Before we go any further, let’s talk about how Halo’s verification checks are organized. At the Macro level, we have “policies”. Policies include all of the security checks we wish to perform against a system. For example the Base OS policies are defined to check the security settings of all software installed by default. Each policy is then made up of one or more individual “rules”. A rule defines a specific policy parameter we want to validate. For example verifying that users must change their password after a pre-determined amount of time is an excellent example of a rule. Finally, rules are made up of one or more “checks”. A check is where we actually verify that a specific file or parameter is within compliance. Most rules only require a single check. There are instances however where we may need to check values in multiple places in order to ensure the rule meets compliance. So you will frequently see only a single check associated with each rule, but it is entirely possible to see two or three different checks being performed to validate a single rule.

So our policy is going to include three different rules, each performing a single check. The first will validate that passwords must be changed every 90 days. The second will validate that passwords cannot be changed any more frequently than once per day. The third check will validate that users will start being prompted to change their password seven days before the password will expire.

Creating Rule Checks

OK, back to our policy. Your screen should still look like Figure 2 above. Name your rule “Maximum password age”, click the “Critical” radial box, and enter a more verbose description of your choosing. Next, click the “Add New Check” button. Your screen should now appear similar to Figure 3.

Figure 3: Adding a new check

Note that Halo has a number of predefined check types to work with. The one we are interested in however is listed at the very top, namely “Configuration File Setting”. Click this hot link. This will open a new screen where you can define the parameters of your rule check. Figure 4 shows mine already filled in. Feel free to use the same values I did.

Figure 4: Rule Check Configuration Screen

In the first dialog box we define the file we wish to check along with its full path. In this case, the file is /etc/login.defs as shown above. In the second dialog box, we can tell Halo to look for the value only within a specific section of the configuration file. Since login.defs does not use sections, we will leave this blank. The next dialog box is looking for the configuration item. This will be the item name which starts at the first character position on the line. We have to ensure that we enter the value exactly as it will appear in the configuration file. In this case we will use a value of “PASS_MAX_DAYS”. The Desired value dialog box permits us to specify what value we wish to key in on. In this case, we want to check to see that passwords get aged out in 90 days. The next dialog box lets us define what the file uses for a comment character. Since we are not looking for a commented out line, it is safe to leave this line blank.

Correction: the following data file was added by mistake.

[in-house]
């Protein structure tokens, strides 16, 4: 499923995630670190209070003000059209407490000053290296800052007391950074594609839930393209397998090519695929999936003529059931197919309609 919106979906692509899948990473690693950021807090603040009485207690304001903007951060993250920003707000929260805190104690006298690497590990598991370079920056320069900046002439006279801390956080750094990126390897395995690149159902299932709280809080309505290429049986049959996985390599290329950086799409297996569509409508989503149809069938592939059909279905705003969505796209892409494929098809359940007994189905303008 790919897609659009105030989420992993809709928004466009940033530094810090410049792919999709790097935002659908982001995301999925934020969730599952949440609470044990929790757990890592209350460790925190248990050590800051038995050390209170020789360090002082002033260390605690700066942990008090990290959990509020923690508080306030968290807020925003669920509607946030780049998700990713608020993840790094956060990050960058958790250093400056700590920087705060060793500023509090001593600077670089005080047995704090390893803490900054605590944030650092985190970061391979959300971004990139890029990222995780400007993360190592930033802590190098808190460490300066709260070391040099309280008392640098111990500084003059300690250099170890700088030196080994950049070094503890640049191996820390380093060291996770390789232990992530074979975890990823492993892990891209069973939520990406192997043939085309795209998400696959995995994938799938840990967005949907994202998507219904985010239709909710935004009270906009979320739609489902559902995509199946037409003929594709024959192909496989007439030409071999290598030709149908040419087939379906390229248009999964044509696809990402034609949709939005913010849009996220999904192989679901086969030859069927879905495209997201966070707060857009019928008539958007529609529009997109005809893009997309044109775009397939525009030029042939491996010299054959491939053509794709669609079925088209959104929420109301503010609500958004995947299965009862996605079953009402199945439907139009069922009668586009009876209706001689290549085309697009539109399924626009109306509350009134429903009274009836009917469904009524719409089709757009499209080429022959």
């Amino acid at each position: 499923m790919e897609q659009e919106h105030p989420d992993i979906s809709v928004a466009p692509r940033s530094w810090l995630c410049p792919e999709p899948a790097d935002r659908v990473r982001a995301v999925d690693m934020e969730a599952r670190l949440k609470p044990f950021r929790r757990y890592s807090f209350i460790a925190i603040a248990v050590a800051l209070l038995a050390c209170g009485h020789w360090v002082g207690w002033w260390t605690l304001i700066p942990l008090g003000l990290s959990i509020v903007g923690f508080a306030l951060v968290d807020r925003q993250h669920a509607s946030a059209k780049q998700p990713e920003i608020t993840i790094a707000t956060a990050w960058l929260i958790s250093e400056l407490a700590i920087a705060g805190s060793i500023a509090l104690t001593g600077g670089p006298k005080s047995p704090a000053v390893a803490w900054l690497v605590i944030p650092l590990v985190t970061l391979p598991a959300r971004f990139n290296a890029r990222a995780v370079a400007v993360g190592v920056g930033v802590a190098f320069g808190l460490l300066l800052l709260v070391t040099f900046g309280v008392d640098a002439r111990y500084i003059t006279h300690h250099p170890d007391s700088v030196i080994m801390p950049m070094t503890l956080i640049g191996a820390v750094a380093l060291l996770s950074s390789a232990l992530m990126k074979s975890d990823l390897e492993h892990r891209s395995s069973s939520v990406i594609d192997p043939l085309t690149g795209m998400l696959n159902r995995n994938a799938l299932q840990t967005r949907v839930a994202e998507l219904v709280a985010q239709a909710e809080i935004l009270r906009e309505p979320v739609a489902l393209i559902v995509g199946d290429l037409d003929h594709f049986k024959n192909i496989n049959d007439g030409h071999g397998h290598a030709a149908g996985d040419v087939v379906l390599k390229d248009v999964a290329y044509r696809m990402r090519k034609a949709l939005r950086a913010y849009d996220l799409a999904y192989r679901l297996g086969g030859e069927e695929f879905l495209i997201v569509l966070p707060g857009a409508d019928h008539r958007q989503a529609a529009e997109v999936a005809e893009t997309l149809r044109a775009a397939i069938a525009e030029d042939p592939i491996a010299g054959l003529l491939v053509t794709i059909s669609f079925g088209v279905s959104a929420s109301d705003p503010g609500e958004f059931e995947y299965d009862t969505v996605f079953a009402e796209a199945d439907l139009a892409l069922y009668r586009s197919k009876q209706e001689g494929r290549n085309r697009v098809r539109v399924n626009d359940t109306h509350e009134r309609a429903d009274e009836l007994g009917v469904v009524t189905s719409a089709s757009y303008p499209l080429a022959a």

The Configuration item/Value delimiter dialog box identifies what character will appear between the configuration item and the desired value. Usually this is one or more spaces, a tab or an equal sign. One caveat you will run into is that you cannot enter a tab character into this field. This is because the tab key is reserved for use by the user interface for navigating between fields on the screen.

Luckily, we have a way around this problem. Halo will process both space characters and tabs the same way. So if the delimiter used was one or more spaces or tabs, you can enter in a single space character into this field to cover them all. Note that you have to enter in some value as a delimiter, or Halo will not permit you to save your rule.

Next, we can enter an optional remedial suggestion. This should be an explanation of how to fix the problem if a system is found to be non-compliant. This could be a description of how to manually edit the file, or how to leverage some form of centralized management system your organization has implemented.

Once complete, click the “Save All” button to save your work. That’s it. You’ve just created your first rule check! Only two more rule checks to go and you will have completed your first custom policy. We’ll complete these rule checks as well as apply them to our servers in the next blog post.

Next: Writing a Custom Configuration Policy with Halo – Part II